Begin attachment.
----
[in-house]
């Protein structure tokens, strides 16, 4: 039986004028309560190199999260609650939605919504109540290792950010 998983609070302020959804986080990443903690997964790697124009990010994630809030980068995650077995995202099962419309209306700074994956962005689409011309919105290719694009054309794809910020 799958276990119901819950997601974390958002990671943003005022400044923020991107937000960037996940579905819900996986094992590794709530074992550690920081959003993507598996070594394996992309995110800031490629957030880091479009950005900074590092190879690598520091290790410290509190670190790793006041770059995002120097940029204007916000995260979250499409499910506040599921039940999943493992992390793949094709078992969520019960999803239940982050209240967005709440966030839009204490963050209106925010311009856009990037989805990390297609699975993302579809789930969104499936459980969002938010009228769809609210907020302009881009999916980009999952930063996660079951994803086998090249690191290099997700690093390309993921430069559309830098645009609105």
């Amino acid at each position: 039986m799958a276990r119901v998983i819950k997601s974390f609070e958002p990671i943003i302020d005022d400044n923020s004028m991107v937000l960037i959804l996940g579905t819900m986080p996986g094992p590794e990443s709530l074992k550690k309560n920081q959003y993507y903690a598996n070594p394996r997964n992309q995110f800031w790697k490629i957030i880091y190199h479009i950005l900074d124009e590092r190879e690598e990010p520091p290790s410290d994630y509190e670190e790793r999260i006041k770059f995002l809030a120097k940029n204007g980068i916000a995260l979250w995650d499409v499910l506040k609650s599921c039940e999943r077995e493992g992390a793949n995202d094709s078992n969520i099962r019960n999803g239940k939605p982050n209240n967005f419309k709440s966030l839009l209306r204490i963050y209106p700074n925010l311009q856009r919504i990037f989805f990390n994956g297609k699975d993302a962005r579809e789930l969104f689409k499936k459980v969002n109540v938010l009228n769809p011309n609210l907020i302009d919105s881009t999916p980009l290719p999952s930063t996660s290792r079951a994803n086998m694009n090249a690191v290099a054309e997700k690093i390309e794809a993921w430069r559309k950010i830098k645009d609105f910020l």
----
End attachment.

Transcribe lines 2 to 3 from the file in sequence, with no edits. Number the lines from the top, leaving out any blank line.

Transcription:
């Protein structure tokens, strides 16, 4: 039986004028309560190199999260609650939605919504109540290792950010 998983609070302020959804986080990443903690997964790697124009990010994630809030980068995650077995995202099962419309209306700074994956962005689409011309919105290719694009054309794809910020 799958276990119901819950997601974390958002990671943003005022400044923020991107937000960037996940579905819900996986094992590794709530074992550690920081959003993507598996070594394996992309995110800031490629957030880091479009950005900074590092190879690598520091290790410290509190670190790793006041770059995002120097940029204007916000995260979250499409499910506040599921039940999943493992992390793949094709078992969520019960999803239940982050209240967005709440966030839009204490963050209106925010311009856009990037989805990390297609699975993302579809789930969104499936459980969002938010009228769809609210907020302009881009999916980009999952930063996660079951994803086998090249690191290099997700690093390309993921430069559309830098645009609105």
């Amino acid at each position: 039986m799958a276990r119901v998983i819950k997601s974390f609070e958002p990671i943003i302020d005022d400044n923020s004028m991107v937000l960037i959804l996940g579905t819900m986080p996986g094992p590794e990443s709530l074992k550690k309560n920081q959003y993507y903690a598996n070594p394996r997964n992309q995110f800031w790697k490629i957030i880091y190199h479009i950005l900074d124009e590092r190879e690598e990010p520091p290790s410290d994630y509190e670190e790793r999260i006041k770059f995002l809030a120097k940029n204007g980068i916000a995260l979250w995650d499409v499910l506040k609650s599921c039940e999943r077995e493992g992390a793949n995202d094709s078992n969520i099962r019960n999803g239940k939605p982050n209240n967005f419309k709440s966030l839009l209306r204490i963050y209106p700074n925010l311009q856009r919504i990037f989805f990390n994956g297609k699975d993302a962005r579809e789930l969104f689409k499936k459980v969002n109540v938010l009228n769809p011309n609210l907020i302009d919105s881009t999916p980009l290719p999952s930063t996660s290792r079951a994803n086998m694009n090249a690191v290099a054309e997700k690093i390309e794809a993921w430069r559309k950010i830098k645009d609105f910020l």